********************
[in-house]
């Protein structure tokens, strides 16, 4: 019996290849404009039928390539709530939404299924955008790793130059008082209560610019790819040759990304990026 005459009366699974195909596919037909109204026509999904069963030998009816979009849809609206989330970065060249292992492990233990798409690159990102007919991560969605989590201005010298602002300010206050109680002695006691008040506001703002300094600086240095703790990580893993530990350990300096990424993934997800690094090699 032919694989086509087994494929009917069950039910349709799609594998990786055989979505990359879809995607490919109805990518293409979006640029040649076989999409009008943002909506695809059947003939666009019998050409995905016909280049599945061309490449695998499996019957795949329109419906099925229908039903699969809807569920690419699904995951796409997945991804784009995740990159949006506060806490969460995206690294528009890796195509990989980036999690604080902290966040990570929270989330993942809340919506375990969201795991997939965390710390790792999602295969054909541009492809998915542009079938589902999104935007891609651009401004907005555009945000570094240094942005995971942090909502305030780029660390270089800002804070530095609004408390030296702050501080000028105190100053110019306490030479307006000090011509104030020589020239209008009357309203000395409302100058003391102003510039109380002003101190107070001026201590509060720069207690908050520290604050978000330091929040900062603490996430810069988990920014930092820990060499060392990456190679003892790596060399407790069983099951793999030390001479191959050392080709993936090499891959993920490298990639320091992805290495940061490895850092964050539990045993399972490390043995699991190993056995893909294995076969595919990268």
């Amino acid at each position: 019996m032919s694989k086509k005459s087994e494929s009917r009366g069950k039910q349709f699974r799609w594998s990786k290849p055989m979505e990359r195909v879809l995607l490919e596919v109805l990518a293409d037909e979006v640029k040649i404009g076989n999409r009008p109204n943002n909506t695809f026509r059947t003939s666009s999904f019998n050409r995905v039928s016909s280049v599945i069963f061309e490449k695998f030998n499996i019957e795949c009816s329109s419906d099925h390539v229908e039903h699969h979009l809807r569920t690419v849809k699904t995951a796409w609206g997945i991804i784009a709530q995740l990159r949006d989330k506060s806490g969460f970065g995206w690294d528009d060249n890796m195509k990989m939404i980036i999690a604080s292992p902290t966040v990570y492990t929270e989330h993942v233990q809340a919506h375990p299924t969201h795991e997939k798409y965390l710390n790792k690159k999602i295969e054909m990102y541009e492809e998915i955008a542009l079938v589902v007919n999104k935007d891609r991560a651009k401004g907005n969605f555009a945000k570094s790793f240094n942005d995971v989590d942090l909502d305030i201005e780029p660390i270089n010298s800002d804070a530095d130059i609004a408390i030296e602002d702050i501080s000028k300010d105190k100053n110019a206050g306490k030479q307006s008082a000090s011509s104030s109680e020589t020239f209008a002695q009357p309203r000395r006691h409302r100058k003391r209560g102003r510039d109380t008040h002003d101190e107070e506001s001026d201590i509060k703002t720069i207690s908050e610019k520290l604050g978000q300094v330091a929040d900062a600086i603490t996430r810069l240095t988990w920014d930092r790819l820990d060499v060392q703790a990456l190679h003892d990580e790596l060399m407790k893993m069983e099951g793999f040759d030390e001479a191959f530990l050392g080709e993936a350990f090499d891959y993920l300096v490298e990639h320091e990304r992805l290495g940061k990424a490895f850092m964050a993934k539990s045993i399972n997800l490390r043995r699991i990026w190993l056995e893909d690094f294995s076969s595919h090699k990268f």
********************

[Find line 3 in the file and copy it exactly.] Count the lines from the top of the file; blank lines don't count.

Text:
């Amino acid at each position: 019996m032919s694989k086509k005459s087994e494929s009917r009366g069950k039910q349709f699974r799609w594998s990786k290849p055989m979505e990359r195909v879809l995607l490919e596919v109805l990518a293409d037909e979006v640029k040649i404009g076989n999409r009008p109204n943002n909506t695809f026509r059947t003939s666009s999904f019998n050409r995905v039928s016909s280049v599945i069963f061309e490449k695998f030998n499996i019957e795949c009816s329109s419906d099925h390539v229908e039903h699969h979009l809807r569920t690419v849809k699904t995951a796409w609206g997945i991804i784009a709530q995740l990159r949006d989330k506060s806490g969460f970065g995206w690294d528009d060249n890796m195509k990989m939404i980036i999690a604080s292992p902290t966040v990570y492990t929270e989330h993942v233990q809340a919506h375990p299924t969201h795991e997939k798409y965390l710390n790792k690159k999602i295969e054909m990102y541009e492809e998915i955008a542009l079938v589902v007919n999104k935007d891609r991560a651009k401004g907005n969605f555009a945000k570094s790793f240094n942005d995971v989590d942090l909502d305030i201005e780029p660390i270089n010298s800002d804070a530095d130059i609004a408390i030296e602002d702050i501080s000028k300010d105190k100053n110019a206050g306490k030479q307006s008082a000090s011509s104030s109680e020589t020239f209008a002695q009357p309203r000395r006691h409302r100058k003391r209560g102003r510039d109380t008040h002003d101190e107070e506001s001026d201590i509060k703002t720069i207690s908050e610019k520290l604050g978000q300094v330091a929040d900062a600086i603490t996430r810069l240095t988990w920014d930092r790819l820990d060499v060392q703790a990456l190679h003892d990580e790596l060399m407790k893993m069983e099951g793999f040759d030390e001479a191959f530990l050392g080709e993936a350990f090499d891959y993920l300096v490298e990639h320091e990304r992805l290495g940061k990424a490895f850092m964050a993934k539990s045993i399972n997800l490390r043995r699991i990026w190993l056995e893909d690094f294995s076969s595919h090699k990268f």